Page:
lasting up to one hour, if the individual is detained past 20 minutes.
Claimants will be awarded an additional base amount of $200 $35 for each
additional 20 minute segment of detention thereafter (or any portion
thereof).

B.

These base amounts are in addition to any compensation that BrownGreer
may award for additional injury under Section V.J.6.a.

No Appeal. Any party has the ability to request reconsideration of BrownGreer’s
decision by BrownGreer, but otherwise has no right of appeal.

VIII. Award Disbursement. Defendants will set up an account to which BrownGreer
will have access for the purpose of paying out claims adjudicated in favor of
claimants, with at least monthly accounting to the County showing all
disbursements made.
IX.

Confidentiality. A protective order shall be sought to maintain the confidentiality
of personally identifying information of claimants and other individuals
mentioned in or who submit evidence in support of claimants’ applications, as
well as confidential documents from the U.S. Department of Homeland Security
(DHS) and its components. Other information, such as the claim amounts will not
be subject to a protective order.

X.

Program Reporting. BrownGreer will create an online reporting portal where the
parties can access claim tracking and processing information, including
processing times, and create downloadable reports. BrownGreer will also be

7/19/16

10

Case 2:07-cv-02513-GMS Document 1747-1 Filed 07/19/16 Page 12 of 12

available to directly provide any reports to the Court, if necessary, at no additional
cost, other than reasonable travel expenditures.
XI.

7/19/16

Attorneys’ Fees. If claimant successfully pursues compensation through the use
of an attorney on a Track B claim, that attorney will be entitled to fees, not to
exceed $750, and not more than the amount the claim award, so long as an MCSO
attorney participated in the claims process. MCSO will be considered to have
used an attorney in the claims process if it files an objection or otherwise
participates in the claims process and: (1) an attorney representing MCSO makes
an appearance before BrownGreer; or (2) indicates on the objection/response form
to BrownGreer that it used an attorney.

11

Case 2:07-cv-02513-GMS Document 1747-2 Filed 07/19/16 Page 1 of 3

Tab 2

Case 2:07-cv-02513-GMS Document 1747-2 Filed 07/19/16 Page 2 of 3

PRICING SCHEDULE FOR SETTLEMENT METHODOLOGY
Melendres v. Arpaio
(As of 7/12/16)

1.
2.
3.
4.

5.

6.

7.
8.
9.

10.

11.

12.

13.

14.

507423

ESTIMATED FEES AND EXPENSES FOR SETTLEMENT ADMINISTRATION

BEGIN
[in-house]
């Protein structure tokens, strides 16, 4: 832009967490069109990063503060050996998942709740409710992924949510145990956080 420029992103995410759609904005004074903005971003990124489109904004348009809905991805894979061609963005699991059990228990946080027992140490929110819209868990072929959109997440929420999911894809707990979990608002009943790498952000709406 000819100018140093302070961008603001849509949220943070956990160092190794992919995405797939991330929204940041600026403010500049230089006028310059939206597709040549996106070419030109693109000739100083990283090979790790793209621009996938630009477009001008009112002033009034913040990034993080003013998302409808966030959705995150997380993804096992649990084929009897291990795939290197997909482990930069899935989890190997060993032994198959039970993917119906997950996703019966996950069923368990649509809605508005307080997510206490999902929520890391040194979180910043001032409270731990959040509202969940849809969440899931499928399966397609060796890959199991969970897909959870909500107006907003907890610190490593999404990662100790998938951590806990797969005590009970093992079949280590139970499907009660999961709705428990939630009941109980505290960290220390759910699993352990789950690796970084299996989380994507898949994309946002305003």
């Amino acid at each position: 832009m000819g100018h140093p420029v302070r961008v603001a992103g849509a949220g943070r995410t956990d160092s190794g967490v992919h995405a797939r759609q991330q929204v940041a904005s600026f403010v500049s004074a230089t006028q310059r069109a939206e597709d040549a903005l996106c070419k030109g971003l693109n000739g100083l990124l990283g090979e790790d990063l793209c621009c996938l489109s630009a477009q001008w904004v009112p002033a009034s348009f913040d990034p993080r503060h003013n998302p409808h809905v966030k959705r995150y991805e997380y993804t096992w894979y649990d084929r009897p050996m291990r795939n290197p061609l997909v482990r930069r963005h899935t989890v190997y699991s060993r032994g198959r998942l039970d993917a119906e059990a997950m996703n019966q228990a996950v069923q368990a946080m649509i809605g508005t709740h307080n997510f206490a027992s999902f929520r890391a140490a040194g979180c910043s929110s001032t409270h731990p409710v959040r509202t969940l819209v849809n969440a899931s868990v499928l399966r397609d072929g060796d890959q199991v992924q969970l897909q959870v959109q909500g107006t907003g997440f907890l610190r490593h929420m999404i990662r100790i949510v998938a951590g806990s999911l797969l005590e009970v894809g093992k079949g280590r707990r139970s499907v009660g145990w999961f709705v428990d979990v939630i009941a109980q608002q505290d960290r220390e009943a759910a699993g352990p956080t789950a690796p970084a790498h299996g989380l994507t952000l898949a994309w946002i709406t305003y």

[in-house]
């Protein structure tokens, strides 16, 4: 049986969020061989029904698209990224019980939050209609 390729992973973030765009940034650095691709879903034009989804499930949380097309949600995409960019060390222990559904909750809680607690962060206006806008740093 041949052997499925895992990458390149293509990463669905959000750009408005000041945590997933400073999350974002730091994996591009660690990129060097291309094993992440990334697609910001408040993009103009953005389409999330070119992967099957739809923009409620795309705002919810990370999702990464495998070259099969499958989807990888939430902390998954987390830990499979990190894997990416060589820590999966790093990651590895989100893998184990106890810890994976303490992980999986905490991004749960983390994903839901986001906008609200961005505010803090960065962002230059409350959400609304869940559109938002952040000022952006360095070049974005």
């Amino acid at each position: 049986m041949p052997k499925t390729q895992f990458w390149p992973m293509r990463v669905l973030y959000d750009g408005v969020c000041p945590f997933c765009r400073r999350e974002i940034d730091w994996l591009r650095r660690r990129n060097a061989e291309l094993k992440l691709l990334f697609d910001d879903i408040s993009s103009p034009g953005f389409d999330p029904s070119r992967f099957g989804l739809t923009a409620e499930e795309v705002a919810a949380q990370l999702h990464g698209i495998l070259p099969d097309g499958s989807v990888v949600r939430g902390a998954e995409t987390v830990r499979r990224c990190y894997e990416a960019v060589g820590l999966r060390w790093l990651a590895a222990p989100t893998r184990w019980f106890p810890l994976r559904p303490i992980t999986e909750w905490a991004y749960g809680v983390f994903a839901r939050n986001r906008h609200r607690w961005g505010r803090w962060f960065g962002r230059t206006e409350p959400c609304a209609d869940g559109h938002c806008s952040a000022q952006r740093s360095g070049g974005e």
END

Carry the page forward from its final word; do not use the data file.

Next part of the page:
Process
Pass-Through Costs
Fees
$200,000
Notice Campaign
Not to exceed $75,000
Start-Up
Track A Claims:
$0.62 per Eligibility
Review Resulting in
Notice
$40 per Claim
Eligible/Denial Outcome
(Printing and Postage)
$0.62 per Deficiency
Review Resulting in
Notice
$20 per Review
Deficiency Notice
(Printing and Postage)
Review of Response to
$0.62 per Eligibility
Deficiency Notice
Notice
$20 per Review
Resulting in
(Printing and Postage)
Eligible/Denial Outcome
$0.62 per
Claimant-Requested or
Reconsideration Review
Defendant-Requested
$20 per Review
Outcome Notice
Reconsideration After
(Printing and Postage)
Eligible/Denial Outcome
Track B Claims:
$0.62 per Eligibility
Review Resulting in
Notice
$100 per Claim
Eligible/Denial Outcome
(Printing and Postage)
$0.62 per Deficiency
Review Resulting in
Notice
$50 per Review
Deficiency Notice
(Printing and Postage)
Review of Response to
$0.62 per Eligibility
Deficiency Notice
Notice
$50 per Review
Resulting in
(Printing and Postage)
Eligible/Denial Outcome
$0.62 per
Claimant-Requested
Reconsideration Review
Reconsideration Review
$50 per Review
Outcome Notice
After Eligible/Denial
(Printing and Postage)
Outcome
$0.62 per
Defendant-Requested
Reconsideration or
Reconsideration or
Rebuttal Review
$50 per Review
Rebuttal Review After
Outcome Notice
Eligible Outcome
(Printing and Postage)
Preparation Conducting
$6.50 per Conference
Credibility Interview
$75 per
$115 per
Call
Process
Hour
Hour

1

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Case 2:07-cv-02513-GMS Document 1747-2 Filed 07/19/16 Page 3 of 3

15.
16.
17.

18.
19.
20.

507423

ESTIMATED FEES AND EXPENSES FOR SETTLEMENT ADMINISTRATION
Process
Pass-Through Costs
Fees
$0
$10
per
Claimant
MMSEA Querying
$0
$10 per Claimant
MMSEA Reporting
$10 per Claimant
$0.62 per Form
Requiring Tax
Tax Issues: 1099s & W-2s
(Printing and Postage)